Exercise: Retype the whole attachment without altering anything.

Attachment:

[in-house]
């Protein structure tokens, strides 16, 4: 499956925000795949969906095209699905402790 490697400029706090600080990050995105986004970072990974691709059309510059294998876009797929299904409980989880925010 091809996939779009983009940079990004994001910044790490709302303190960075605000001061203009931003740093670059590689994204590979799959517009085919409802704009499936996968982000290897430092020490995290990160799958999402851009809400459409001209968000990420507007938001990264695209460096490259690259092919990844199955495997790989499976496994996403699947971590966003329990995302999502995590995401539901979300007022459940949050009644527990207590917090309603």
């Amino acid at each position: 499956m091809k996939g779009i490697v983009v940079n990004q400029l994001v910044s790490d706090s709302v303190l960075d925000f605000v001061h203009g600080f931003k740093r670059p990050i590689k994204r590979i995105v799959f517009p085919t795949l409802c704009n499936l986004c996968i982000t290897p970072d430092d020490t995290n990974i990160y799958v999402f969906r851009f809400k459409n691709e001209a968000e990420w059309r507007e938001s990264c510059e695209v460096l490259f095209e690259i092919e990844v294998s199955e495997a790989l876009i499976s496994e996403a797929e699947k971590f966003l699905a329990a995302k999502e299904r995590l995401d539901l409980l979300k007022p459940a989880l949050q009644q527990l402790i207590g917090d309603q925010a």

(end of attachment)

[in-house]
């Protein structure tokens, strides 16, 4: 499956925000795949969906095209699905402790 490697400029706090600080990050995105986004970072990974691709059309510059294998876009797929299904409980989880925010 091809996939779009983009940079990004994001910044790490709302303190960075605000001061203009931003740093670059590689994204590979799959517009085919409802704009499936996968982000290897430092020490995290990160799958999402851009809400459409001209968000990420507007938001990264695209460096490259690259092919990844199955495997790989499976496994996403699947971590966003329990995302999502995590995401539901979300007022459940949050009644527990207590917090309603």
């Amino acid at each position: 499956m091809k996939g779009i490697v983009v940079n990004q400029l994001v910044s790490d706090s709302v303190l960075d925000f605000v001061h203009g600080f931003k740093r670059p990050i590689k994204r590979i995105v799959f517009p085919t795949l409802c704009n499936l986004c996968i982000t290897p970072d430092d020490t995290n990974i990160y799958v999402f969906r851009f809400k459409n691709e001209a968000e990420w059309r507007e938001s990264c510059e695209v460096l490259f095209e690259i092919e990844v294998s199955e495997a790989l876009i499976s496994e996403a797929e699947k971590f966003l699905a329990a995302k999502e299904r995590l995401d539901l409980l979300k007022p459940a989880l949050q009644q527990l402790i207590g917090d309603q925010a």